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Album cover copyright (c) 2006 Metro-Goldwyn-Mayer Pictures Inc. and Columbia Pictures Industries, Inc.; review copyright (c) 2006 James Southall



Entertaining Mancini homage comedy score 


Sometimes films come out and you are left scratching your head and asking "why?"  The Pink Panther is one of those films.  If dictionary-compilers the world over want to give an example in their definition of "ill-advised", they couldn't find a much better one than this.  Dreadfully-reviewed (but not that unsuccessful at the box office), the UK distributor decided not to do any screenings for critics - so the newspaper I read instead just asked their LA-based film correspondent to write the review, and he said it was rubbish.  A successful strategy by the distributor, then, since they not only still get bad reviews, but they draw attention to the fact that even they think it's rubbish by not doing screenings.  I feel sorry for Steve Martin.  A genuinely funny man and an extremely talented comic actor (one of the best there is), that his career has been reduced to appearing in the kind of junk he has over the last decade or so is a bit of a travesty really.  Seeing him stepping into the shoes of Peter Sellers (not just one of the best comic actors there was, but maybe the best) is a rather sad experience and, while he pulls it off with about as much dignity as he could possibly do, that still isn't much dignity, let's be honest.  Yes, ill-advised indeed.

Originally signed up to write the score was Christophe Beck, but he was replaced at some stage by David Newman.  Evidently, Newman himself was then replaced (I don't know whose decision that was - if even David Newman thought a film was too bad for him to work on, then that shows something - but maybe it was a simple scheduling conflict) and, bizarrely, Beck returned.  Very strange circumstances.  If it was difficult for Martin to step into the shoes of Sellers, then surely it was equally as difficult for Beck to step into the shoes of the legendary Henry Mancini, for they are big shoes indeed to fill.  Fortunately, Beck has come out of it with all his dignity intact, and fashioned a decent-enough score which is half-way impersonation, half-way original.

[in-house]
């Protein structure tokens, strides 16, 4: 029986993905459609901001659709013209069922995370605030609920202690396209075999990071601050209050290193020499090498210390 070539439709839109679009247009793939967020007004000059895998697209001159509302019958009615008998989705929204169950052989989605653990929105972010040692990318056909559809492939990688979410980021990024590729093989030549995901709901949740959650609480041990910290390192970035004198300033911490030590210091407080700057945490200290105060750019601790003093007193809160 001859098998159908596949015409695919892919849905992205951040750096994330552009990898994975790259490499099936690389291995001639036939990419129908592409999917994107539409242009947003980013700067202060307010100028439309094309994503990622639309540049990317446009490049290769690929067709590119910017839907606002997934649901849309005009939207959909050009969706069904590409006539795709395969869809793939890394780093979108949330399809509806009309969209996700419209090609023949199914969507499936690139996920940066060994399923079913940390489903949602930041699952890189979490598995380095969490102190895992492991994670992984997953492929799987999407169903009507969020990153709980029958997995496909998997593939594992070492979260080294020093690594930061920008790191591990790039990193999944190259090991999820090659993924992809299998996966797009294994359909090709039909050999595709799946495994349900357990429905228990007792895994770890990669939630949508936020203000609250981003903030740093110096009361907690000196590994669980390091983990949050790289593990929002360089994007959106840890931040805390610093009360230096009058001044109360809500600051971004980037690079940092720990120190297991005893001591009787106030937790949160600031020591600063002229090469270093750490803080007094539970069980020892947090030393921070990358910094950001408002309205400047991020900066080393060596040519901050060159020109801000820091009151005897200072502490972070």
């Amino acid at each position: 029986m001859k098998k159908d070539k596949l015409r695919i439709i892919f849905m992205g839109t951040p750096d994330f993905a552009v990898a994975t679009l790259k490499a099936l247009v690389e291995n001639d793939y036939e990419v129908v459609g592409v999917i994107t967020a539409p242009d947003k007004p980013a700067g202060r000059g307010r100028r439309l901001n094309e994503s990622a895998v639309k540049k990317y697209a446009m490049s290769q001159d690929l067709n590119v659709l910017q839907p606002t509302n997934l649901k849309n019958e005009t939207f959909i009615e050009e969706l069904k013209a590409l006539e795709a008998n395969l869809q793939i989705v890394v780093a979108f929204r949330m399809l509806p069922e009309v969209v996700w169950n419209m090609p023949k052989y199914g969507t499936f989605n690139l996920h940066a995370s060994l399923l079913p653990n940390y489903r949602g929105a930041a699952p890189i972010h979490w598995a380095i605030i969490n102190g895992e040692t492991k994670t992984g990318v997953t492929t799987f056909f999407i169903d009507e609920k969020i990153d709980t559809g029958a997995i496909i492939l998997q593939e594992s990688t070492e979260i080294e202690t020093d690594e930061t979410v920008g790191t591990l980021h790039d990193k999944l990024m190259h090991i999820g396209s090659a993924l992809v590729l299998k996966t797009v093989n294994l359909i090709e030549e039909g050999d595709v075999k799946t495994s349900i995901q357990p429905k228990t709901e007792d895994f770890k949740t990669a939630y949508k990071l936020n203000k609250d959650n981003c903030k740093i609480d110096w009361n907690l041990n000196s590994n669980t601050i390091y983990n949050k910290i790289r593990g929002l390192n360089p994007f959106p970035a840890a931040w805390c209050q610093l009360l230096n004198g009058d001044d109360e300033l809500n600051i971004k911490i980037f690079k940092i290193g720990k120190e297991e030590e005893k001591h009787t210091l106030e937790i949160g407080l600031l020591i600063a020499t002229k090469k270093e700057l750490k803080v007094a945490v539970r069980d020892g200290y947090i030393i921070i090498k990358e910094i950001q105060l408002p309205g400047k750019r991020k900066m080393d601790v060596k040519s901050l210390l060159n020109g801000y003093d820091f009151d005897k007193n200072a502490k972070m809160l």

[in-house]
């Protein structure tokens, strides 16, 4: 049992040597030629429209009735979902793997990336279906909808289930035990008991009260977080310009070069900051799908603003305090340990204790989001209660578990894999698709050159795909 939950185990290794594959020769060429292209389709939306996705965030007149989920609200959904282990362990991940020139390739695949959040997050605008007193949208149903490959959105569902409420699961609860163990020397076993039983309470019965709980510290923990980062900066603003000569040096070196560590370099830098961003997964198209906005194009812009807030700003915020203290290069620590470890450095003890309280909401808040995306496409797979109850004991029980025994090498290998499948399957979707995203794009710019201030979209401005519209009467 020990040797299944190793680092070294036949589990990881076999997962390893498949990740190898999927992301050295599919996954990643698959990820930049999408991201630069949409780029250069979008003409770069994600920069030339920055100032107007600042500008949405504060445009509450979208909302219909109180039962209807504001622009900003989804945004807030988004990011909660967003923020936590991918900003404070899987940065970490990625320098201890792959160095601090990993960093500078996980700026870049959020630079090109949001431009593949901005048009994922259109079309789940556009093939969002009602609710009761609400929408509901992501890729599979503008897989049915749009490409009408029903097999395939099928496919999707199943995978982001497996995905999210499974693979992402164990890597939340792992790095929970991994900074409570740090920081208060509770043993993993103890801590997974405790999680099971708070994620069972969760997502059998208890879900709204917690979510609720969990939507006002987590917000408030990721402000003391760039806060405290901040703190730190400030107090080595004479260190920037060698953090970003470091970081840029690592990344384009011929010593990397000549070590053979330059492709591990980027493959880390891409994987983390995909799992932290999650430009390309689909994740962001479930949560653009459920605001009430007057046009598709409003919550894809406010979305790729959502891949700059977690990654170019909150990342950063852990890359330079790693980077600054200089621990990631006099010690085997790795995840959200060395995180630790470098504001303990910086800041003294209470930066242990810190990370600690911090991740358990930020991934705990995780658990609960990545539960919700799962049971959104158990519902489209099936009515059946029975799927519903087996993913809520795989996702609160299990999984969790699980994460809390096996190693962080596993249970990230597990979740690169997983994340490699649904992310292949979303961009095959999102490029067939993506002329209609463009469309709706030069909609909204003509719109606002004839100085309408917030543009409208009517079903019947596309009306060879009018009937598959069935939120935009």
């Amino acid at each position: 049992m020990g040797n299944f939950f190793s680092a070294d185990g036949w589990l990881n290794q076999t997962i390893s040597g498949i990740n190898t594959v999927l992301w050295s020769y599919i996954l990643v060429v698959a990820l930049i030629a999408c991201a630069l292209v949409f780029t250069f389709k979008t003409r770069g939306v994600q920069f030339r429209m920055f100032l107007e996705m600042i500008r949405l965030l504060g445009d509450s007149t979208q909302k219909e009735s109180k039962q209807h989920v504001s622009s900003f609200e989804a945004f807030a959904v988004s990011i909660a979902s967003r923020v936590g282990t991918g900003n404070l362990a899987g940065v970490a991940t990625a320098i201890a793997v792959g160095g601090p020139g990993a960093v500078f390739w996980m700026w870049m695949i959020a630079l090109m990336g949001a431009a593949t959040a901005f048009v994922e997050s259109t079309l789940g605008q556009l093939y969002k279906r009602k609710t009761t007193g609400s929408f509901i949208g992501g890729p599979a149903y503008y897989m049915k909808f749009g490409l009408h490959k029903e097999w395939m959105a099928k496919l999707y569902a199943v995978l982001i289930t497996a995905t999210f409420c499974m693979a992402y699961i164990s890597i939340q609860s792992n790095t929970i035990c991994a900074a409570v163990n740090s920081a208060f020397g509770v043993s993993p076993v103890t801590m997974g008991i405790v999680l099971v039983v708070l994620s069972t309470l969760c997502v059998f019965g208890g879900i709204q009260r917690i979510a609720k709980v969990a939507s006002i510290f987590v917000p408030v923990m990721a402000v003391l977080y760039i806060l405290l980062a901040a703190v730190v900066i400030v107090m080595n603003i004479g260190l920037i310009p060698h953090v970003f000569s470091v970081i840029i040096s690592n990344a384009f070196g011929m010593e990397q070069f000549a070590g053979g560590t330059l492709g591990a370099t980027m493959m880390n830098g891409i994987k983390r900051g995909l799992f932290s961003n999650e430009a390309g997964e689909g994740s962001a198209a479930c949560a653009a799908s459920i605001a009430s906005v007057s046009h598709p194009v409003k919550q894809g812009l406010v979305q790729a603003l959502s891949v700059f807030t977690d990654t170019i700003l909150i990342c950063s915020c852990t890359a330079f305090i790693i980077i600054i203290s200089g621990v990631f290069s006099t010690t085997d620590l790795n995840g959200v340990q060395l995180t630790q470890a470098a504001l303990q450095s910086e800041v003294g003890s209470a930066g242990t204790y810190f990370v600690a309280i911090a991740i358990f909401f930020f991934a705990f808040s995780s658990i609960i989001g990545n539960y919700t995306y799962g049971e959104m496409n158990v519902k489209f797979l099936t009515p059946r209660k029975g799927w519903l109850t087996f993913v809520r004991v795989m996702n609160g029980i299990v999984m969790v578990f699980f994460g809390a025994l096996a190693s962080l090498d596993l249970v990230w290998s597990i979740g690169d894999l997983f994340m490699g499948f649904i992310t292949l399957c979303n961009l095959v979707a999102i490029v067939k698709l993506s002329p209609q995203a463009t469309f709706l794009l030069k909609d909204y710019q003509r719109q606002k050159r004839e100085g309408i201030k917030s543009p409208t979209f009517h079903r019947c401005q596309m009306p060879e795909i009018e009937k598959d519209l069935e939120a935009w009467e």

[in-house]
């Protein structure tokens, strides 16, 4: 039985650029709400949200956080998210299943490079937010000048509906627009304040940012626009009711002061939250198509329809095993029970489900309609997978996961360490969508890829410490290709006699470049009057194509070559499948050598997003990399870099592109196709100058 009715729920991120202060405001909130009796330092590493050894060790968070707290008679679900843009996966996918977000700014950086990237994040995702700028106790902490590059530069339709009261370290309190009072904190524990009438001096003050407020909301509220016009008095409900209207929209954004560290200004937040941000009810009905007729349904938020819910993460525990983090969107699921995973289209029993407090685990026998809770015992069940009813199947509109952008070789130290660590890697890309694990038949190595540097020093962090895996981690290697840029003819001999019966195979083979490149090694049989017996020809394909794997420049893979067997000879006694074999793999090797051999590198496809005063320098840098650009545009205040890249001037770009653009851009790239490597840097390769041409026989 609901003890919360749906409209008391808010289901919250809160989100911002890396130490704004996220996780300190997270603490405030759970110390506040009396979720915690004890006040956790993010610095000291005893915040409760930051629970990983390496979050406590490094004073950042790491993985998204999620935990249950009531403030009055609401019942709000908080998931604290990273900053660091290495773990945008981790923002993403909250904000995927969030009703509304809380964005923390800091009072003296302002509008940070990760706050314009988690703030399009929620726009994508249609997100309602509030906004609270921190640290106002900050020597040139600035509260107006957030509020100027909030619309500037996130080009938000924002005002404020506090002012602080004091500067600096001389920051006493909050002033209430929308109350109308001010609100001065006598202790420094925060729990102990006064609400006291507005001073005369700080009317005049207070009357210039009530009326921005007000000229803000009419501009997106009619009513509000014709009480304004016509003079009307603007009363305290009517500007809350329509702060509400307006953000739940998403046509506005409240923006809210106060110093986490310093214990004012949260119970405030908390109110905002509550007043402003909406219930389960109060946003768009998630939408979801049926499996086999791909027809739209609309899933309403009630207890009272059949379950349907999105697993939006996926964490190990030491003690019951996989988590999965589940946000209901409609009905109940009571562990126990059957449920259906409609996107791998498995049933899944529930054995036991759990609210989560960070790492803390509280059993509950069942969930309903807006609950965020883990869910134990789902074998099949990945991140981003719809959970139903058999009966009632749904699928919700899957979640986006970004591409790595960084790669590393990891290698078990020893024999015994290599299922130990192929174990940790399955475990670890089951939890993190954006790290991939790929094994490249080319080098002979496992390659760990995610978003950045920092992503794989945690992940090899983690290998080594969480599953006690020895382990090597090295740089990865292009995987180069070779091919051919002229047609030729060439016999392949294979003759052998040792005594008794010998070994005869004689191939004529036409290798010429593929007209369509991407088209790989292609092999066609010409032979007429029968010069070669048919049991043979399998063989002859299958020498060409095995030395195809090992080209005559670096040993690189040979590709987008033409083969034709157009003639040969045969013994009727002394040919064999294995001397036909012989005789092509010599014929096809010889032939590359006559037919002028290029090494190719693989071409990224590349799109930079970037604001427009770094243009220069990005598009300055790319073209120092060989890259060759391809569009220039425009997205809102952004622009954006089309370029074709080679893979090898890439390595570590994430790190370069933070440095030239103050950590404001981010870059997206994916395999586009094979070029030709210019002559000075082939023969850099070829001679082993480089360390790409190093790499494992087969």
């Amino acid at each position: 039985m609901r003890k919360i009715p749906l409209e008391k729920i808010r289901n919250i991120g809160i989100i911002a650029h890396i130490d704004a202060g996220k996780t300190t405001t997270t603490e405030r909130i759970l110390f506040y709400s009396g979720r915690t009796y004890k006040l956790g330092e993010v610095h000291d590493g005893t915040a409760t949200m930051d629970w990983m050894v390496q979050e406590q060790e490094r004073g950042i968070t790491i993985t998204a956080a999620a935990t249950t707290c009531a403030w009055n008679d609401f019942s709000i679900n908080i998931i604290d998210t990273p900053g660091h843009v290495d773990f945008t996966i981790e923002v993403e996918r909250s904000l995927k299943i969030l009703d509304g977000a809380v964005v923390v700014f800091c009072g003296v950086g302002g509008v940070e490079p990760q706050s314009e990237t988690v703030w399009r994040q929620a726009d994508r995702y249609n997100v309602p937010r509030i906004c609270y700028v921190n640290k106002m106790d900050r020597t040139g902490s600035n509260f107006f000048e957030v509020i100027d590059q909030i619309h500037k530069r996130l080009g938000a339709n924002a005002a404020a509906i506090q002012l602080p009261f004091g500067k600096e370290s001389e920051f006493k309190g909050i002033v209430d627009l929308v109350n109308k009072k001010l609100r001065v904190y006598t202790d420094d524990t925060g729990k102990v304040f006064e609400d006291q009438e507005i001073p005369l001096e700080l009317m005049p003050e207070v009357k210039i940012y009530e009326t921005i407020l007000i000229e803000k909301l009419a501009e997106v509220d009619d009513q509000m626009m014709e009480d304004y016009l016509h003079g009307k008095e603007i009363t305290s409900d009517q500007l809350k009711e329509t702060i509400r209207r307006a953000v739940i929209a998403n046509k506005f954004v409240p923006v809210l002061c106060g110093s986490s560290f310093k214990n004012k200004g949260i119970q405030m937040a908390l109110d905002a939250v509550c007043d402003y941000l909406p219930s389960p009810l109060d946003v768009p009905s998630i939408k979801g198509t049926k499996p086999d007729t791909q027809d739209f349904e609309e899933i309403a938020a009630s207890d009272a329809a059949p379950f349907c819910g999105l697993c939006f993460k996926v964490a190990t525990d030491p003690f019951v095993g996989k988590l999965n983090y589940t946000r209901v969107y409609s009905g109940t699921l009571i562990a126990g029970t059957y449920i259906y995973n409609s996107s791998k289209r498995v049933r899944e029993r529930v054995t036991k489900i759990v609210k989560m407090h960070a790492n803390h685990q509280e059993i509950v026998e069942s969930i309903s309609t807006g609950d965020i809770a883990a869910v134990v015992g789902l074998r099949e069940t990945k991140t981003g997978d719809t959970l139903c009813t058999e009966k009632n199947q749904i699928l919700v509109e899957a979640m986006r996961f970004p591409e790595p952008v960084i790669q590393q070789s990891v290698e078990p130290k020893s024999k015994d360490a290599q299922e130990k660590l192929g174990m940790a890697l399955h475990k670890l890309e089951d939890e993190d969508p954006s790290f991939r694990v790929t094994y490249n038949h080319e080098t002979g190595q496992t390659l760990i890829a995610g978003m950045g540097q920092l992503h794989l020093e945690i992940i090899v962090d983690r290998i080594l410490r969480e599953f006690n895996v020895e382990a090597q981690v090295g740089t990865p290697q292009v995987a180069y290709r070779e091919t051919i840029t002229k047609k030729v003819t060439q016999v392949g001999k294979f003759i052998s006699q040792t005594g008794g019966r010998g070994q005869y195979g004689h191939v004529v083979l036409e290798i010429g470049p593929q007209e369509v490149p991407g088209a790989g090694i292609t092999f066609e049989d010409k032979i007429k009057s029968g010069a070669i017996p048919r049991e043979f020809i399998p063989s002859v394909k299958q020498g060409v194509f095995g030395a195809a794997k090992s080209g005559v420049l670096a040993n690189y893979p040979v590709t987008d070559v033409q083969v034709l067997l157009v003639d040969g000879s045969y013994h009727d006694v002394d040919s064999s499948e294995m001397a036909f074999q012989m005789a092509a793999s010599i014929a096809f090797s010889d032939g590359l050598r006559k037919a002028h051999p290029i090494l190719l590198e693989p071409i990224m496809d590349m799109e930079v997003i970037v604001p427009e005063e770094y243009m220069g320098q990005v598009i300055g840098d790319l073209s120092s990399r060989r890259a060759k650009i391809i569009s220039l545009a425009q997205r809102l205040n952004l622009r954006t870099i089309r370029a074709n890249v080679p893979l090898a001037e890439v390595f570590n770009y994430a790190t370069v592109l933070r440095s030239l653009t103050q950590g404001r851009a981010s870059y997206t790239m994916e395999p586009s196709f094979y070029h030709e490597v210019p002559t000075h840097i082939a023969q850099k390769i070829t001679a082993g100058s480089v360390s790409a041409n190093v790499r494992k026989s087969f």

There was a bit of speculation in advance about whether Mancini's classic theme would be used - rather pointless speculation if you ask me, since making a Pink Panther film without Mancini's theme would be a bit like making a Pink Panther film without Kato - oh, hang on...  Anyway, few could have predicted quite how much use of Mancini's theme Beck would make - it creeps into virtually all the tracks, and dominates a reasonably high number of them.  Not just that, but there are other tips of the hat to Mancini as well, with the delightful "Helping Nicole Get Off" a good example, as well as some of the frantic comic scoring elsewhere.  I daresay Mancini himself would be pleased with a lighthearted action cue like "Pierre Phouquette".  He might be less pleased with some of the more modern synthetic stylings that creep in occasionally, but these are kept to a minimum and, while they do sound a bit out of place, they aren't all that jarring.

The Mancini theme crops up all over the place, but two full arrangements bookend the album.  For the main title, Beck sandwiches it around some typically Mancini-esque scoring for the animation; and then at the end of the album, is a glorious full performance, highlighted by saxophonist Plas Johnson - who performed it in the first place back in 1963!  (I find that wonderful.)  It also benefits from a first-class recording by Casey Stone.  All in all, this is a very enjoyable score really, a little too frantic to be constantly-satisfying, but almost certainly the best thing to come from 2006's The Pink Panther.  Peter Sellers might be turning in his grave, but I doubt Henry Mancini is.

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  1. Main Titles (3:27)
  2. Perfect Day for a Murder (2:59)
  3. The Damburger Incident (1:27)
  4. Dreyfus in Charge (:56)
  5. Paris Bound (1:25)
  6. The Airport (2:08)
  7. Helping Nicole Get Off (:31)
  8. The Area is Secure (1:37)
  9. Blind Love (:52)
  10. Pierre Phouquette (2:06)
  11. 006 Calling (:55)
  12. Flesh Mask (:41)
  13. Pinch a Finger (1:22)
  14. A Farewell to Ponton (1:34)
  15. Vitamin V (1:38)
  16. Clouseau's Lament (1:07)
  17. Chasing Yuri (1:17)
  18. Waldorf Astoria Arrival (1:10)
  19. The Ring (1:47)
  20. Dragalong Dreyfus (:36)
  21. End Titles (2:46)
  22. Pink Panther Theme (2:41)